It is the bonding between the atoms of the six elements mentioned above that makes all life possible. Chemical bonding involves atoms gaining, losing or sharing electrons in order to form larger structures. In doing this, they are able to complete any partially full electron shells and become more stable in the process.

Molecules vs Compounds:

Molecules are defined as any group of atoms which are chemically bonded together. These atoms can be identical; for example, oxygen gas is made up of two oxygen atoms (O2).  Compounds are two or more different atoms bonded together.

For example, water contains two hydrogen atoms and one oxygen atom (H2O).

Atoms are able to form three different types of chemical bonds - ionic, covalent, and hydrogen bonds.

Molecules are defined as any group of atoms which are chemically bonded together. These atoms can be identical; for example, oxygen gas is made up of two oxygen atoms (O2).  Compounds are two or more different atoms bonded together. For example, water contains two hydrogen atoms and one oxygen atom (H2O). Atoms are able to form three different types of chemical bonds - ionic, covalent, and hydrogen bonds.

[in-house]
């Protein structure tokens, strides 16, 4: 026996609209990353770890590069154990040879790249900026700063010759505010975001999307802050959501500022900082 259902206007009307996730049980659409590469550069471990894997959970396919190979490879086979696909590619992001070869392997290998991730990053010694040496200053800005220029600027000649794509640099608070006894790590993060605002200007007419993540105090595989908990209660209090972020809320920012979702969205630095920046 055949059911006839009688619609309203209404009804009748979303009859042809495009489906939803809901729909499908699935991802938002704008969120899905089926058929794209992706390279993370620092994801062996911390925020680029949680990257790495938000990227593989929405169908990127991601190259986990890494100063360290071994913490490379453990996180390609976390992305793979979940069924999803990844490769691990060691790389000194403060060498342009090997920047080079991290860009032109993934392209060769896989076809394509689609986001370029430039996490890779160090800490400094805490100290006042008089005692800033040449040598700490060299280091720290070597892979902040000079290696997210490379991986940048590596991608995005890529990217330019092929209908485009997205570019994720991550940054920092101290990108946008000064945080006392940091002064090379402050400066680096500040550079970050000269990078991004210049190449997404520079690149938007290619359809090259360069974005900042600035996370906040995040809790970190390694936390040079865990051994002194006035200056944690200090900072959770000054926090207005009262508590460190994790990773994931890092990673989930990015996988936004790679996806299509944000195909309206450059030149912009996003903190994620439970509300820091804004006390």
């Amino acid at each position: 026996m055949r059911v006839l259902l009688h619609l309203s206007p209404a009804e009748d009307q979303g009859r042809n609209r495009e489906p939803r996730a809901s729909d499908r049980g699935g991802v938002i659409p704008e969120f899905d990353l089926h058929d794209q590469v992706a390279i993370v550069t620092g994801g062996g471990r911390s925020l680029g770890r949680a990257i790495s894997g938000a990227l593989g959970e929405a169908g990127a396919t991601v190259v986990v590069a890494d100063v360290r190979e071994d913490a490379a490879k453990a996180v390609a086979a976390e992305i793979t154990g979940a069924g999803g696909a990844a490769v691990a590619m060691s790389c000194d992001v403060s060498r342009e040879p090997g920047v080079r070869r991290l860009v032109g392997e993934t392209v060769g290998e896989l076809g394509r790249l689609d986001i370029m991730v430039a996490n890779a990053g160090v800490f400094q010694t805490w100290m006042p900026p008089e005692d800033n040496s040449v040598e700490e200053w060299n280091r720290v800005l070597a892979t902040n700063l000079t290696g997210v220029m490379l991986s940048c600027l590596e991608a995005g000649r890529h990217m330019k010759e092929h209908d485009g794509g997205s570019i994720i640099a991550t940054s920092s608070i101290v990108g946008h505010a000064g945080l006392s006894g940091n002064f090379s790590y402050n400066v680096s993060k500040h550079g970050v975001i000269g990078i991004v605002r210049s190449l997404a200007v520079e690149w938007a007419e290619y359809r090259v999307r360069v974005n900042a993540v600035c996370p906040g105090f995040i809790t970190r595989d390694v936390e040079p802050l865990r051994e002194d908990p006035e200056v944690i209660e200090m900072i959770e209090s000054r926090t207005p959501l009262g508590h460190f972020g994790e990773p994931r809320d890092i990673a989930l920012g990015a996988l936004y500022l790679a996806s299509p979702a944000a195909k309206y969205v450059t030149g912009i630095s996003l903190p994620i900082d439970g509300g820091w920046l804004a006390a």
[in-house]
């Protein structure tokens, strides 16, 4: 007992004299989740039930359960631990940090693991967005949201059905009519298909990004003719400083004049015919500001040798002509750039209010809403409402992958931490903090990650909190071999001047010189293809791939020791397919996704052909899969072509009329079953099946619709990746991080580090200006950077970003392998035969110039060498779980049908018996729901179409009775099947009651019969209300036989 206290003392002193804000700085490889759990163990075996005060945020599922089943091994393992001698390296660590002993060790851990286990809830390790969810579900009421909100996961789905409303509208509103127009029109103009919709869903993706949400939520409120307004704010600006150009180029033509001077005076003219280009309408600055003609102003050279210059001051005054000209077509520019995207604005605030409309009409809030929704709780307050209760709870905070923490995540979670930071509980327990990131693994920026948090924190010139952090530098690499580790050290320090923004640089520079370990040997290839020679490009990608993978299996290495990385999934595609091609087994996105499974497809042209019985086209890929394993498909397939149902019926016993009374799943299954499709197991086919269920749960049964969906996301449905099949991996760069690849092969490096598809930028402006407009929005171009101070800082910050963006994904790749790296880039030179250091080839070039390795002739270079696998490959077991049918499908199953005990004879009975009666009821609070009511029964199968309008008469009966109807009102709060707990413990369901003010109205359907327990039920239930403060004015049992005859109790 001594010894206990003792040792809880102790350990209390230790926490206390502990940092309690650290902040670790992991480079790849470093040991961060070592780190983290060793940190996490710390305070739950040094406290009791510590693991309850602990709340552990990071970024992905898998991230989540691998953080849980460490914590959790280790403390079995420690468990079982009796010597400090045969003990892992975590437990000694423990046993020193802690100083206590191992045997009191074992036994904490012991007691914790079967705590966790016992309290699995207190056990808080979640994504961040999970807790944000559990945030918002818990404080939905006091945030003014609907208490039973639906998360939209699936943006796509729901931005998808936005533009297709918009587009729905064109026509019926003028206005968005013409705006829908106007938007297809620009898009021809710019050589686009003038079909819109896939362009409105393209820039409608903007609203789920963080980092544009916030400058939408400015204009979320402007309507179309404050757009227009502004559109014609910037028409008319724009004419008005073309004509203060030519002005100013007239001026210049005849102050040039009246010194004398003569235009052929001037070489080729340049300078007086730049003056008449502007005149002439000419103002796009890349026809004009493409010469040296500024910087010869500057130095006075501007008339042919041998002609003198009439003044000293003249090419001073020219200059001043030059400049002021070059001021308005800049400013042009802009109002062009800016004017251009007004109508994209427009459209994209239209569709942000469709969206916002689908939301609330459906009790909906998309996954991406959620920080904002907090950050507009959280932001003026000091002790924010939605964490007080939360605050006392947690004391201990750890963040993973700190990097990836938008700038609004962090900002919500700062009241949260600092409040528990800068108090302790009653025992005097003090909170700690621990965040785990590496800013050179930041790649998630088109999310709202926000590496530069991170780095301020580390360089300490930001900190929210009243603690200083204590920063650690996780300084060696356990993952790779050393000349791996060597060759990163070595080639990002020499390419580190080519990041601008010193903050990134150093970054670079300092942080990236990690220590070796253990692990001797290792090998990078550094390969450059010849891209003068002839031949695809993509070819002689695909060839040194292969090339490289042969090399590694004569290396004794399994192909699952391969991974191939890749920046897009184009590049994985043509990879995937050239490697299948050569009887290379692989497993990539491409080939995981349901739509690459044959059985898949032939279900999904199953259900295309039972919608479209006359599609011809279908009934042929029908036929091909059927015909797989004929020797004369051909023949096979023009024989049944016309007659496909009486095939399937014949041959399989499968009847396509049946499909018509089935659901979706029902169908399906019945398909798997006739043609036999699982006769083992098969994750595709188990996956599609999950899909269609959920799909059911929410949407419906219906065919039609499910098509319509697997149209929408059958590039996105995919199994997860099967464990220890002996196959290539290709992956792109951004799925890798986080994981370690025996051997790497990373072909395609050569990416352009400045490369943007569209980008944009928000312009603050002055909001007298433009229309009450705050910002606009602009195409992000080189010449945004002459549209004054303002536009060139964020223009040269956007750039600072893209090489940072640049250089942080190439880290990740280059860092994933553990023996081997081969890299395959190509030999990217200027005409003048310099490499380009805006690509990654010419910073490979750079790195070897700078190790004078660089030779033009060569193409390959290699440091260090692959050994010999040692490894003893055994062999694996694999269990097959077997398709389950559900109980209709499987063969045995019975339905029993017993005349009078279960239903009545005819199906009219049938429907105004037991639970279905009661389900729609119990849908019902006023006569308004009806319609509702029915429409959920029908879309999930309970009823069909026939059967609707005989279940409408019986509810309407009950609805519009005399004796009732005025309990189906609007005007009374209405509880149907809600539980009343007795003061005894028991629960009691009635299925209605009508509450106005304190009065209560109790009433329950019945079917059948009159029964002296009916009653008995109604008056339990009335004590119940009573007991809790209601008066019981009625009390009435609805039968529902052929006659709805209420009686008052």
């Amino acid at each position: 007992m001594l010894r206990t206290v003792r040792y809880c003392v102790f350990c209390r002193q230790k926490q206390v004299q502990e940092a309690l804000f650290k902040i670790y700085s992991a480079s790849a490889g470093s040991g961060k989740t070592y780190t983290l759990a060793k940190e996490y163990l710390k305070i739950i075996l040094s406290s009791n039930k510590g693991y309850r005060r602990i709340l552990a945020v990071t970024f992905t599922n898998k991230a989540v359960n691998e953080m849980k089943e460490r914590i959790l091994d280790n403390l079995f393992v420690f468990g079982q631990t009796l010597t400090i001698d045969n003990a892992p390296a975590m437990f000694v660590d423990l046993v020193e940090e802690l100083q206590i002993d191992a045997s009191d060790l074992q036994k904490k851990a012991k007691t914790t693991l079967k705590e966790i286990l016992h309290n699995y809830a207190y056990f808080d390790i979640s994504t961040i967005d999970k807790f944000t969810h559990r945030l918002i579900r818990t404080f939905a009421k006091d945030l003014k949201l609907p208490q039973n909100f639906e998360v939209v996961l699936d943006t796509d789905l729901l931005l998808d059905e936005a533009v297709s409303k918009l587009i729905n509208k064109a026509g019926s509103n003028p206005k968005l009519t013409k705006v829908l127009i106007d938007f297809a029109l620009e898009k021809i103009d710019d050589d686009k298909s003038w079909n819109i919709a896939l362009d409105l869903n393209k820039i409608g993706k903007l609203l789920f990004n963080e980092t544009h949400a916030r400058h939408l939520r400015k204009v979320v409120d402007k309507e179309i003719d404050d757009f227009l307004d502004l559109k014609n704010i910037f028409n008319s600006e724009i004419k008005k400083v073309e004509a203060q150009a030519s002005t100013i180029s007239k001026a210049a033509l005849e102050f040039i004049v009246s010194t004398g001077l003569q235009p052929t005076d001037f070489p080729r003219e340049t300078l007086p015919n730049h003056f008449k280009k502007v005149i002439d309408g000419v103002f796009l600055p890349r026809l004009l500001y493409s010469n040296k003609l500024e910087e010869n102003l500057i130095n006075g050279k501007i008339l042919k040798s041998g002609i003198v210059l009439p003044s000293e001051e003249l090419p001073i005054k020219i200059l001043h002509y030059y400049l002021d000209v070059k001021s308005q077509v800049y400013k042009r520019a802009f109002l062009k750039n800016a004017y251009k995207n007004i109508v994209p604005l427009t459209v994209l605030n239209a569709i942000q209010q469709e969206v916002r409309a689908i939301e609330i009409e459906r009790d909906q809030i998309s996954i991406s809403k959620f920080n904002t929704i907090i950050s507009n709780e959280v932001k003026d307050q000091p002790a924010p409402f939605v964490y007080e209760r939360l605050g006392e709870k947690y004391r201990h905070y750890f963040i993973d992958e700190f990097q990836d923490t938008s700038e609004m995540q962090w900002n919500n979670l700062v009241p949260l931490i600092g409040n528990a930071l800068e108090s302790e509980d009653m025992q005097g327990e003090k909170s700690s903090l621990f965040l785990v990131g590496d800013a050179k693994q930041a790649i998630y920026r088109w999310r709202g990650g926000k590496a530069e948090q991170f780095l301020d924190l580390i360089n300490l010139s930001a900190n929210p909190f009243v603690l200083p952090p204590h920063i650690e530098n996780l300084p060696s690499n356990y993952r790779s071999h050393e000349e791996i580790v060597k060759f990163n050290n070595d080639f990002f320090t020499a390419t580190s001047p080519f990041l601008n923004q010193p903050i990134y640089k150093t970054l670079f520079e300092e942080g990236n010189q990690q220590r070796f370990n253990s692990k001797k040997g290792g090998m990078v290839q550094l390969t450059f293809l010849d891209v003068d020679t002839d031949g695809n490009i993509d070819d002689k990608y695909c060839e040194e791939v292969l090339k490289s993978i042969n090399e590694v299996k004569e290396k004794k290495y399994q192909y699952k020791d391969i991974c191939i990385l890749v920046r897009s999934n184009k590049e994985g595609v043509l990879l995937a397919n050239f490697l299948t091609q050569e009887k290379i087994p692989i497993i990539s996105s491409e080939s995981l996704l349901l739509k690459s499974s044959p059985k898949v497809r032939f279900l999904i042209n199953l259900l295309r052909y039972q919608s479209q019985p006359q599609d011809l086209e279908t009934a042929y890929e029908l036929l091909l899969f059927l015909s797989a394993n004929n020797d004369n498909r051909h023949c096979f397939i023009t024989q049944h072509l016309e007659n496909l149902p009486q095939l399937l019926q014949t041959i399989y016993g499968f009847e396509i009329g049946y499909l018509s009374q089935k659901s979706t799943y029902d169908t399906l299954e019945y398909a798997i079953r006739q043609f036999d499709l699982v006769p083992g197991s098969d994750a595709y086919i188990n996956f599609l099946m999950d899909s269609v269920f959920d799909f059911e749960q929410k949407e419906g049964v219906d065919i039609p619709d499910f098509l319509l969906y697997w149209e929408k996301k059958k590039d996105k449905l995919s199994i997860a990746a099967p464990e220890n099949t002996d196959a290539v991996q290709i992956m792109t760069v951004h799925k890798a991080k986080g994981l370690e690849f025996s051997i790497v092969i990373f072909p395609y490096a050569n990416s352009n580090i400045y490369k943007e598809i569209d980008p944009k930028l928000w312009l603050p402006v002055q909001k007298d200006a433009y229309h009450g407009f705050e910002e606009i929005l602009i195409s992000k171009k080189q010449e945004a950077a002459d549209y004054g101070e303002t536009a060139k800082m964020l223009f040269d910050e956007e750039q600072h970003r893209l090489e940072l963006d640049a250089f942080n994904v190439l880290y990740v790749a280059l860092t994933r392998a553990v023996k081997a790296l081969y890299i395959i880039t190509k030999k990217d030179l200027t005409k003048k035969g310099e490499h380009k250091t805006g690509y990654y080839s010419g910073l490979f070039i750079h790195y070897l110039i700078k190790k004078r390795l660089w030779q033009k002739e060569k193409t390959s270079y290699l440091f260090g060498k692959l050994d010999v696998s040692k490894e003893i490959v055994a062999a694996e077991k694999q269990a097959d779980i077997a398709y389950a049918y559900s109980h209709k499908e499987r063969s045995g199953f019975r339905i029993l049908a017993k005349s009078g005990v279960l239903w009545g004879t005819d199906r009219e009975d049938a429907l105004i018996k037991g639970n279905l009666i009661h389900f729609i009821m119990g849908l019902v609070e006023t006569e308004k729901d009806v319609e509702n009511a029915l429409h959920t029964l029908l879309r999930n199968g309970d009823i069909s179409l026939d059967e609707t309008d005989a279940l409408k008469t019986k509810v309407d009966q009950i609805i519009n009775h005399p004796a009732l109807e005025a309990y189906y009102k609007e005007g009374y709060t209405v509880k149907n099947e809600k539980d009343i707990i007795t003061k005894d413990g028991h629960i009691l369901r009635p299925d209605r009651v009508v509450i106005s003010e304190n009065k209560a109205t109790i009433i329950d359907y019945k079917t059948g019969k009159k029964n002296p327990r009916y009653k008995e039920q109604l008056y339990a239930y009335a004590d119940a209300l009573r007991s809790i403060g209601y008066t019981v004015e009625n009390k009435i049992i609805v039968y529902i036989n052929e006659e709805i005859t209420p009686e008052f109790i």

A hydrogen molecule

Molecules are defined as any group of atoms which are chemically bonded together. These atoms can be identical; for example, oxygen gas is made up of two oxygen atoms (O2).  Compounds are two or more different atoms bonded together. For example, water contains two hydrogen atoms and one oxygen atom (H2O). Atoms are able to form three different types of chemical bonds - ionic, covalent, and hydrogen bonds.

Water is both a compound and a molecule

Comprehension Check...

Decide if the following or molecules, compounds or both.

Molecules, Compounds

Atoms are able to form three different types of chemical bonds:

  • ionic,
  • covalent, and
  • hydrogen bonds.

Ionic Bonds

Ionic bonds are formed when atoms gain or lose electrons and become ions. When an atom donates an electron from its outer shell, it forms a positive ion called a cation. Atoms which accept electrons form negatively charged ions known as anions.

Since opposite charges attract, the positive and negative ions are pulled together and form an ionic bond. These bonds are strong and therefore require large amounts of energy in order to be broken. An example of the exchange of electrons between a sodium and chlorine atom can be seen in the diagram below.